Shattering The Truth Behind M. Night Shyamalan’s Comic-Thriller Trilogy

There are two kinds of science fiction geeks in existence. One can be categorized as a hobbyist who usually collects action figures and toys or a passionate gamer who spends his whole day playing AAA titles on his game station all day, and the other may have a full stack of new comic books waiting to be read, along with rare, special edition issues. The Eastrail 177 trilogy appeals more to the latter, and has amassed a huge following with its unique storyline and characters with superhuman abilities.

M.Night Shyamalan’s trilogy has come to an end, with the much-awaited arrival of Glass—the culmination of his blockbusters Unbreakable and Split. Reprising their roles in the comic-book thriller are Bruce Willis, Academy Award nominee Samuel L. Jackson, Golden Globe nominee James McAvoy, Anya Taylor-Joy, and Charlayne Woodard. Just like the previous installments, the film is produced by Shyamalan and Jason Blum under their respective companies Blinding Edge Pictures and Blumhouse Productions.

Backstory
In 2000, Unbreakable deconstructed the archetype of superheroes and villains to moviegoers as it introduced security guard Jason Dunn who needs to face his newly-discovered superhuman abilities, and wheelchair-bound comic book collector Elijah Price. Sixteen years later, the master thriller director and writer has produced another fictional story about Kevin Wendell Crumb, a Philadelphia zoo keeper who has Dissociative Identity Disorder (DID), and has yet to unleash his 24th prominent and terrifying personality called as “The Beast.” Most viewers thought it was a standalone film from Shyamalan, but its ending dropped an easter egg with the appearance of Jason Dunn confirming Split was in the same universe as Unbreakable.

Leaving you at the edge of your seat, the third and final installment presents the now vigilante hero Jason Dunn (Bruce Willis) as The Overseer. It aligns with the timeline of the second act where Dunn tracks down for Crumb (James McAvoy) to prevent him from abducting young women. The two later gets detained to a mysterious psychiatric research hospital under the care of Dr. Staple (Sarah Paulson), where Elijah Price (Samuel L. Jackson) has also been admitted.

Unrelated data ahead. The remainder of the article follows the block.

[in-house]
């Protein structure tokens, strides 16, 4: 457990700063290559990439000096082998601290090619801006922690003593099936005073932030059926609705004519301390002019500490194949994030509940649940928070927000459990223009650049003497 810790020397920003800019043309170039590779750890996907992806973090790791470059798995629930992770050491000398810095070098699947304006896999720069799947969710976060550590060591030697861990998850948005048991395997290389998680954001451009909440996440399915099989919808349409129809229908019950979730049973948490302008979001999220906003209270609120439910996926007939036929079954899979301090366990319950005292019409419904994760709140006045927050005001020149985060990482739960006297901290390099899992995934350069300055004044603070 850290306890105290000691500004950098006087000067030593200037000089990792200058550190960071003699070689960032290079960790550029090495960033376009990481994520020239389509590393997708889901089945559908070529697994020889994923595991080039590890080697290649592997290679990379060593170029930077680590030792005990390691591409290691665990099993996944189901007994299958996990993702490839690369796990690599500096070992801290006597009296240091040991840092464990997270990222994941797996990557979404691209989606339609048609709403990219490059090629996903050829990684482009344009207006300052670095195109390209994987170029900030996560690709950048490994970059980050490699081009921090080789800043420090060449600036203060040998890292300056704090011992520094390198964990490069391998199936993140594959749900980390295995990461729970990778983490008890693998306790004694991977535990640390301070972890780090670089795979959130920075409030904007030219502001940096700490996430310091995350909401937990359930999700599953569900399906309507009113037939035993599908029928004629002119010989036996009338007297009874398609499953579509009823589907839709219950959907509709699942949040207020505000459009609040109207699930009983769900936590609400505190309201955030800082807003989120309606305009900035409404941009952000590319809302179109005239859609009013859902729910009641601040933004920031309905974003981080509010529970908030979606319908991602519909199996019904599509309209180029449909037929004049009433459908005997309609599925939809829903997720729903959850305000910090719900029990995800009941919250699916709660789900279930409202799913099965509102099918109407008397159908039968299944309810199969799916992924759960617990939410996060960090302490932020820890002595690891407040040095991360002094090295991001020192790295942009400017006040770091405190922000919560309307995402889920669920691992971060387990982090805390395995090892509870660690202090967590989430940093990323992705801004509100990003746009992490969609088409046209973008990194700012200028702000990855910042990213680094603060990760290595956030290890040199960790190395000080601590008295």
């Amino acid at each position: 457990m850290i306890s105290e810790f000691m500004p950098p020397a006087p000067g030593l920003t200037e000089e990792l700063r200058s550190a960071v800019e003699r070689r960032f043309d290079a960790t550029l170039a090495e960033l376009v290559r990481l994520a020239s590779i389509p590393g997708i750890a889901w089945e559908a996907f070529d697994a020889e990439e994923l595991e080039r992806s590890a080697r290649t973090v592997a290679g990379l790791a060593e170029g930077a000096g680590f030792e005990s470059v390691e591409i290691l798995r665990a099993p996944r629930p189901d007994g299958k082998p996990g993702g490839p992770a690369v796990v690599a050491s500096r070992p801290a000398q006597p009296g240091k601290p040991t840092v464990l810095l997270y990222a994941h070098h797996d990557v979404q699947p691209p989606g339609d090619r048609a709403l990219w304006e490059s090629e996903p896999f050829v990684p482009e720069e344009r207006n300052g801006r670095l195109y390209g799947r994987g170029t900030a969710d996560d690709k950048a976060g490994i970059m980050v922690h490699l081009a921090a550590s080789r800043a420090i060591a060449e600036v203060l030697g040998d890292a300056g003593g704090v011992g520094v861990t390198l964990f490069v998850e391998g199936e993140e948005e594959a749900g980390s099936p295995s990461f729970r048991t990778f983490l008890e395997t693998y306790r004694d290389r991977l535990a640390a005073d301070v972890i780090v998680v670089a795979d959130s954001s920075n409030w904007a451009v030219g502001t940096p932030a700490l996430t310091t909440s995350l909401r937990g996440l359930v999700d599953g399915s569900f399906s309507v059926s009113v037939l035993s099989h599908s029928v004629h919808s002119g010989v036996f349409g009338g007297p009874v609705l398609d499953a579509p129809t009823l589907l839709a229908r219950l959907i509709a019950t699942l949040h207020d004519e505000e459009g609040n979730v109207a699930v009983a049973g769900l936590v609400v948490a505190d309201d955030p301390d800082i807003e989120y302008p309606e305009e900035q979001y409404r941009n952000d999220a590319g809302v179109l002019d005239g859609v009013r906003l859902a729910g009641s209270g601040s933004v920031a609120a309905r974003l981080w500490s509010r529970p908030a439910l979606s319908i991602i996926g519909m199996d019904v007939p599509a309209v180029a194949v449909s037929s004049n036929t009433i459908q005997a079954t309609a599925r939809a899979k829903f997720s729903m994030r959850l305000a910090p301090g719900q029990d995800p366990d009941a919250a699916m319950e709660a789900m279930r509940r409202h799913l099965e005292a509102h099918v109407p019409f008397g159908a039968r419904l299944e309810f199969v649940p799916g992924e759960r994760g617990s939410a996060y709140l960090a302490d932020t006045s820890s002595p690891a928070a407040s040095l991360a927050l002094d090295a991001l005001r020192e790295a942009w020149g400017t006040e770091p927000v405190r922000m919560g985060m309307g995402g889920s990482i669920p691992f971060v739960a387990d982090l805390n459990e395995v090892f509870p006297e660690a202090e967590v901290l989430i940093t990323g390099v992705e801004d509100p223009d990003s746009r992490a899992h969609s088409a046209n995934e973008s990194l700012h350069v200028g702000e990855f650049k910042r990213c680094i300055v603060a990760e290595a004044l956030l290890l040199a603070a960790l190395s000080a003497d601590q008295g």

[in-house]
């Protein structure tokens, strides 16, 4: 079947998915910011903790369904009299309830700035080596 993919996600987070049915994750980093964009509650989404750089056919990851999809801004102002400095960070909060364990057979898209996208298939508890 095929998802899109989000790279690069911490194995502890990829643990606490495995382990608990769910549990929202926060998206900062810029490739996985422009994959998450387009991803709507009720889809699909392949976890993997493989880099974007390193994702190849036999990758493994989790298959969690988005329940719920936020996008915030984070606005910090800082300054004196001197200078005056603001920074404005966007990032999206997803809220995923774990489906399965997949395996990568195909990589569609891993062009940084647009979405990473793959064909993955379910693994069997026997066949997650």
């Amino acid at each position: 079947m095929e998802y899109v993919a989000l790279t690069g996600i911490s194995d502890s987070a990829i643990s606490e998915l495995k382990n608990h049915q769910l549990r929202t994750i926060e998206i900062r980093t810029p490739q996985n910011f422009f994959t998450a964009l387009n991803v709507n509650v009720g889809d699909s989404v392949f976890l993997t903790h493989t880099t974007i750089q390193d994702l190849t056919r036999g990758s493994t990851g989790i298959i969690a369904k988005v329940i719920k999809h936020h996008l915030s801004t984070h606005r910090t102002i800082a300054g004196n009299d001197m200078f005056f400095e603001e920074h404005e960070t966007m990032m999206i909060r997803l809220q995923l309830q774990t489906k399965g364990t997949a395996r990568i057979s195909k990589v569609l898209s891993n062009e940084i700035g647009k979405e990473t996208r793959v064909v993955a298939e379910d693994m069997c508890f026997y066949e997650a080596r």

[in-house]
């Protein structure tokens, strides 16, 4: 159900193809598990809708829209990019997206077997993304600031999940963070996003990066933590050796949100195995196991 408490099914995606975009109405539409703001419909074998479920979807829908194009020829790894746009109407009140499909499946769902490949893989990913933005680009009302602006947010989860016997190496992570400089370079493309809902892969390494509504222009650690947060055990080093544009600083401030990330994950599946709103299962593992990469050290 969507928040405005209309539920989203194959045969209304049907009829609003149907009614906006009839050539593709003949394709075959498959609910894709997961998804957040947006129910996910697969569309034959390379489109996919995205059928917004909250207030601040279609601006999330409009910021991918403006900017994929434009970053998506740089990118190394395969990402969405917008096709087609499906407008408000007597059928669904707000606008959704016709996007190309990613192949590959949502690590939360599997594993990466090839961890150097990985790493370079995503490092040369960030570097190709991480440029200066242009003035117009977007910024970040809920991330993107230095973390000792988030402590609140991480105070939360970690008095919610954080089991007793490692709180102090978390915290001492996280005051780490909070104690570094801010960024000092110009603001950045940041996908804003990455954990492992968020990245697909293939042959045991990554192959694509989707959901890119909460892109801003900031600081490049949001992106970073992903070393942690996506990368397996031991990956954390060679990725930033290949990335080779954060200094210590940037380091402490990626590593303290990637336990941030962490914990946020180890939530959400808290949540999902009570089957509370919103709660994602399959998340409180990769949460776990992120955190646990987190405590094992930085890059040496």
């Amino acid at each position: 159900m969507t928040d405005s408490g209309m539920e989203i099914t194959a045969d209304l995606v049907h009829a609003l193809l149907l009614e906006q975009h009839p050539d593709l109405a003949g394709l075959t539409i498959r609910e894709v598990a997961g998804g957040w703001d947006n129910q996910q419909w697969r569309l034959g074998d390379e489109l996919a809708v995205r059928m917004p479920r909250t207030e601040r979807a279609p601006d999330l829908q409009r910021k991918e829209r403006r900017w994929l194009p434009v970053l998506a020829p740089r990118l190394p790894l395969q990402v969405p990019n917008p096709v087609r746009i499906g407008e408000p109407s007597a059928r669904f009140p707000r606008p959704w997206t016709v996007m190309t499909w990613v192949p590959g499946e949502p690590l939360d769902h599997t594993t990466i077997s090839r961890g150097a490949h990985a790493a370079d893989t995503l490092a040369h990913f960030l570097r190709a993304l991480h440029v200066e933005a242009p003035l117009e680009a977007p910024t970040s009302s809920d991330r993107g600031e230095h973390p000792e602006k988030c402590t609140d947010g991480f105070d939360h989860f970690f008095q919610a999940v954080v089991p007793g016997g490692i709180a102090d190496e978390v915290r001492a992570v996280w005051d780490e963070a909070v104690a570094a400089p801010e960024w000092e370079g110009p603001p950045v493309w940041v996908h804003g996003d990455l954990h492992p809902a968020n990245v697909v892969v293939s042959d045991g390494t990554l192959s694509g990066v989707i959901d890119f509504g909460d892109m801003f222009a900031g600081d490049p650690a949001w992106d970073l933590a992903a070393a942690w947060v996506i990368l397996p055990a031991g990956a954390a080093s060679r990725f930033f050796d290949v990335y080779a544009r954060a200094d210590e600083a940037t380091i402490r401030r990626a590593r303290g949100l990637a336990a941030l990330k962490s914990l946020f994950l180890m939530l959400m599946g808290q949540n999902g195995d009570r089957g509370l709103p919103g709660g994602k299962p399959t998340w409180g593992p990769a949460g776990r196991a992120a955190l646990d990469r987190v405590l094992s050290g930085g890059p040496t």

Production in a nutshell
A movie franchise like no other, the American filmmaker translated his long-time penchant for psychology in his films. Tackling complex themes such as development of an alter-ego caused by emotional trauma as a factor of shaping one’s perspective, Shyamalan shared that he did intensive research with experts during the production of the trilogy. He also noted that he combined the three characters in one cinematic universe but still treats each as an independent masterpiece. “I want each film be a stand-alone in its power, in its language, in its originality. The three films honor each other as brothers and sisters,” .

Since the motion picture is an ode to reality of good and evil, location Manager Staci Hagenbaugh has to pick existing but derelict institutions that were vital for the storytelling of the Glass. An abandoned hospital and a former ammunition plant in Philadelphia made it right to the top of their list, setting the right amount of visual creepiness. To complement the mise en scene of each frame, production designer Chris Trujillo, along with with costume designer Paco Delgado had to be resourceful and creative in representing each character’s personality, taking care in selecting everything from the colors of their wardrobe, to the interiors of their rooms in the psychiatric facility.

“The color quality is very specific in places so that the audience knows our intention. One space may have a desaturated, almost claustrophobic vibe and another may be more saturated, a little louder color. We’re trying to be very specific about what we’re suggesting about the psychology of the characters, based on the color of the spaces. That’s very deliberate,” shares Trujillo.

Another signature that all Shyamalan movies bear is the subtle use of CGI and of course, plot twists, which all remain in Glass. It’s like watching a Marvel movie minus the extravagant special effects. Believing in minimalism, he combines a dramatic plot, subtle musical scores, and a little bit of technology to narrate a story that’s incredibly intense and honest leaving the audience something to ponder.

Also published in GADGETS MAGAZINE February 2019 Issue.

Words by Jewel Sta. Ana

Poster art by Chris Malbon (IG: @melbs74)

Film stills courtesy of Universal Pictures

 

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